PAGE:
It is also important to consider the Brexit preparations that a British-based organisation may have undertaken in connection with data privacy. This should have focused on deficiencies in data transfer solutions that may arise following the UK's departure from the European Union. There also needs to be a re-assessment of the application of both UK and EU data privacy laws, as well as implementation of changes to relevant documentation.

One year on ...

GDPR is clearly here to stay. Organisations should get used to the changing regulatory environment and expect the level of scrutiny to grow as market practices continue to develop.

As the global spread of privacy laws continues, the ability to scale and flex compliance and control frameworks will become ever more important. However, it is also crucial that privacy compliance and GDPR implementation are not perceived by businesses solely as additional costs and risks in respect of any potential valuation. Given the ever-increasing value that individual customers place on their privacy, getting this right and being able to evidence it will become a very attractive competitive advantage in value enhancement.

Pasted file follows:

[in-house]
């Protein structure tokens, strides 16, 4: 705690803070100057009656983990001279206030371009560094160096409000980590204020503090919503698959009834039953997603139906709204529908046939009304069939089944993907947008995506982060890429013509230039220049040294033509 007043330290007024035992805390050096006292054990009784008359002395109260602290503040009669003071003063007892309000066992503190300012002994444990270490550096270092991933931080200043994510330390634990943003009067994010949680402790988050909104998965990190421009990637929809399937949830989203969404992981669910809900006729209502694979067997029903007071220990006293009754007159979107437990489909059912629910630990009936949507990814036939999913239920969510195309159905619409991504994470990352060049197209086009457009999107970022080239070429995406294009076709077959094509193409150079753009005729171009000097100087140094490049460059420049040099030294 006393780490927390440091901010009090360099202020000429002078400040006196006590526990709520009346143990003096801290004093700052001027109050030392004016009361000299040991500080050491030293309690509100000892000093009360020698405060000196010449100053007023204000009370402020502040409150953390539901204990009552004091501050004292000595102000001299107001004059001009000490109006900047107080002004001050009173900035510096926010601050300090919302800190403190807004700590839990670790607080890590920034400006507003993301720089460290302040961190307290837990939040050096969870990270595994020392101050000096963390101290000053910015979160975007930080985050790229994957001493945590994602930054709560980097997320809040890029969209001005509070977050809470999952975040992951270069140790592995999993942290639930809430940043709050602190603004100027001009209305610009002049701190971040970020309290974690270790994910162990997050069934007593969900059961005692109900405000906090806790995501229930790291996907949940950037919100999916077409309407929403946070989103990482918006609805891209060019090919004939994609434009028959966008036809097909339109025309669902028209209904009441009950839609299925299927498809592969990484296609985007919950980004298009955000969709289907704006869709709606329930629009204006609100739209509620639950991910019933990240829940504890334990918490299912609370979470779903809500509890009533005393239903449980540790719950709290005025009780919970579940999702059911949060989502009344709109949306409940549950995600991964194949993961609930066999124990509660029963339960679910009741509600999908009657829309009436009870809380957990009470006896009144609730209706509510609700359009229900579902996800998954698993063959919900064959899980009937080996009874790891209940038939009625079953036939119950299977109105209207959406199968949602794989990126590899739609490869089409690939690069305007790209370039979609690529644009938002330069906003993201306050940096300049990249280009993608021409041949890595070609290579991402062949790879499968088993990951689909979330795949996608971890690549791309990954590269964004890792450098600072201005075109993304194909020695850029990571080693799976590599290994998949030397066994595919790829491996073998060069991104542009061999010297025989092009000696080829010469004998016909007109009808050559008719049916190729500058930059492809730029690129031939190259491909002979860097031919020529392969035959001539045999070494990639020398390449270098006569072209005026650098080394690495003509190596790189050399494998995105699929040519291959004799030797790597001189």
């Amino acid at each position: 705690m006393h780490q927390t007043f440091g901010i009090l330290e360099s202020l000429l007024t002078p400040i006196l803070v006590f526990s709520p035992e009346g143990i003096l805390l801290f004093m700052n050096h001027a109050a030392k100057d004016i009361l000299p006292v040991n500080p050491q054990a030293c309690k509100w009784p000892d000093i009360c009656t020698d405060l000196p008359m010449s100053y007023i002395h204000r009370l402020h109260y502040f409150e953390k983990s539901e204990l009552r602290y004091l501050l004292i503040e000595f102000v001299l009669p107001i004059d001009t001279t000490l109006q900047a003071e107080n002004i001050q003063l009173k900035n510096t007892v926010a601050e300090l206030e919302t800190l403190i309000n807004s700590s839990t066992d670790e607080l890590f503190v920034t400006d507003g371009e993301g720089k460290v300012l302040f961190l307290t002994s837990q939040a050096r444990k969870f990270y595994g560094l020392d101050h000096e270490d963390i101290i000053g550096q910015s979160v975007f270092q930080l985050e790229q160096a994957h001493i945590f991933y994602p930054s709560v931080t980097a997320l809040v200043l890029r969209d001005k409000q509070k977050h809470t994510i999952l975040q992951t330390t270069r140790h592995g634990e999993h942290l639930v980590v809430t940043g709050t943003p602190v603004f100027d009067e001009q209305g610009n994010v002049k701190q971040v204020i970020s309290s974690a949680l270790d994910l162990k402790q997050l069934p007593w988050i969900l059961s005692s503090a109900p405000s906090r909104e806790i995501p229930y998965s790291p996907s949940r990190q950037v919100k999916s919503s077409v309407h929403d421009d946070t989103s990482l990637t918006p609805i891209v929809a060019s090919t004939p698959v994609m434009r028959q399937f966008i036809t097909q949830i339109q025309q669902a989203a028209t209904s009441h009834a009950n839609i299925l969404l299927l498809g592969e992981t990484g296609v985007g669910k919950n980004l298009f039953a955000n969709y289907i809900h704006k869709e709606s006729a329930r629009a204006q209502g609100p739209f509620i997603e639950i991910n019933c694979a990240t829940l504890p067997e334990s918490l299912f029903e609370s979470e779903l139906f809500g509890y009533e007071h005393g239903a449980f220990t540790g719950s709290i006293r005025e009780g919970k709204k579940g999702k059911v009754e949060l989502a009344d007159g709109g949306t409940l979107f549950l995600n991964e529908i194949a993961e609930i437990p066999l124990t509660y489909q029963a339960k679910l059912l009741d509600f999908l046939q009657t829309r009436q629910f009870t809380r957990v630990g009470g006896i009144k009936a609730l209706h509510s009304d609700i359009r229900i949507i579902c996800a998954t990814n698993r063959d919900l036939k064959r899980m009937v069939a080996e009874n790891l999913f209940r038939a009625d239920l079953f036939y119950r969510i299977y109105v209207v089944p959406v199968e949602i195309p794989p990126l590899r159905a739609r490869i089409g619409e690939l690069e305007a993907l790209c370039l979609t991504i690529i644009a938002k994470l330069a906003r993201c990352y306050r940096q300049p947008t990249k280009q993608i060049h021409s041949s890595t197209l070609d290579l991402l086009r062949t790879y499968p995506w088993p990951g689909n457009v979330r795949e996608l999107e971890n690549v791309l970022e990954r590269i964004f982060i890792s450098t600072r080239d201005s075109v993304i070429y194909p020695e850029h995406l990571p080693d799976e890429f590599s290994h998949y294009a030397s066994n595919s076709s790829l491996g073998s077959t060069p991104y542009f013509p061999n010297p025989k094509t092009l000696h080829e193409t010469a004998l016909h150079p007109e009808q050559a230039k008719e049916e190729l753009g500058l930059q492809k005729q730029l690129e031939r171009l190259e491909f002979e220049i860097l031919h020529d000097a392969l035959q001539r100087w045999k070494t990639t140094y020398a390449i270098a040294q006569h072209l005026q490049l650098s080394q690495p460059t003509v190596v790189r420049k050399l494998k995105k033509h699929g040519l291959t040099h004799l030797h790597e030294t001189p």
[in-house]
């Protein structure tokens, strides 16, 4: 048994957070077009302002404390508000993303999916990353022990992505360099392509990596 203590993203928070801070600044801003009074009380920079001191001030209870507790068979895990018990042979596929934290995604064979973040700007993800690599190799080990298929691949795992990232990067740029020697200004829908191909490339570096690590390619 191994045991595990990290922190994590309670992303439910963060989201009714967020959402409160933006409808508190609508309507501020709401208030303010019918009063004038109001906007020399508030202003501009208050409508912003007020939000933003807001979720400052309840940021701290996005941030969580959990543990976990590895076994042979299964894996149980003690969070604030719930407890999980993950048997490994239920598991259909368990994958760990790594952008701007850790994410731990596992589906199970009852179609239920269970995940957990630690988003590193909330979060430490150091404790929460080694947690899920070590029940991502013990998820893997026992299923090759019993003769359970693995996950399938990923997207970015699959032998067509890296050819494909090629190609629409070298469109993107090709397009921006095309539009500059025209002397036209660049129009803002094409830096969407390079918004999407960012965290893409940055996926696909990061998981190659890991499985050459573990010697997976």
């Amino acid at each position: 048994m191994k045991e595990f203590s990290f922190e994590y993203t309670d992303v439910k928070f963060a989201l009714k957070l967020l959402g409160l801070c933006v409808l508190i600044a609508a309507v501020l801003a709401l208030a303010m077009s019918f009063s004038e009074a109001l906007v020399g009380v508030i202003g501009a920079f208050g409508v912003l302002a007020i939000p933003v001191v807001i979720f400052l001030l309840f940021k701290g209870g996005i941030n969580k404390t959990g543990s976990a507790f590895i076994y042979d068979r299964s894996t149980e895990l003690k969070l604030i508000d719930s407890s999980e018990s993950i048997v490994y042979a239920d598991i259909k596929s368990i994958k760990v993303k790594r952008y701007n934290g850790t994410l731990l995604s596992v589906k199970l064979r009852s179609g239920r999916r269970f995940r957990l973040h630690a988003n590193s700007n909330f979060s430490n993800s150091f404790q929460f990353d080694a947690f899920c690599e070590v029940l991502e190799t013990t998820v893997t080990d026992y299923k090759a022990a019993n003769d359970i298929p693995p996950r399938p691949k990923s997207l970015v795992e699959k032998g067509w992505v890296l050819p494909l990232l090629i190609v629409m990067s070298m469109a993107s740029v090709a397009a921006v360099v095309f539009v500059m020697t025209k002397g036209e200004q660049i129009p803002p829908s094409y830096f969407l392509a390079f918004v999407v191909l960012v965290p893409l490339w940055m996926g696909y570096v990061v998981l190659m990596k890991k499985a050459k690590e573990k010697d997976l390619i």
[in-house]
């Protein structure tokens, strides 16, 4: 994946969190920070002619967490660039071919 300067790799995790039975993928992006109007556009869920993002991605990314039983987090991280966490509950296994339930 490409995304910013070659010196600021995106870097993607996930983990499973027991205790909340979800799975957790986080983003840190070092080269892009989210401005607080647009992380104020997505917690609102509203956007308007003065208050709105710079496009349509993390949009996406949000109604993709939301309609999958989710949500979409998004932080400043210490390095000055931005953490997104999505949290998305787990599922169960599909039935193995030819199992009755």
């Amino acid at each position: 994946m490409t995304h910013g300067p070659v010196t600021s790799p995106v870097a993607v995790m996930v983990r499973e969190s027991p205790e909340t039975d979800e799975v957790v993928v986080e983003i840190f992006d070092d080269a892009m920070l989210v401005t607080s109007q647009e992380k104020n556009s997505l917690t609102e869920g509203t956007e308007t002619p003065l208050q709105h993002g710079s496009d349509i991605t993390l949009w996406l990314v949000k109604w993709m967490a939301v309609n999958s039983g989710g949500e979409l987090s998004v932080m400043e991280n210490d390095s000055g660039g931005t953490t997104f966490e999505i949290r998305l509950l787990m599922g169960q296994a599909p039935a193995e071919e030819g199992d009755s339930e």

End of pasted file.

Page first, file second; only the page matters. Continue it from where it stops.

This article was originally published in Corporate Financier's May 2019 issue here.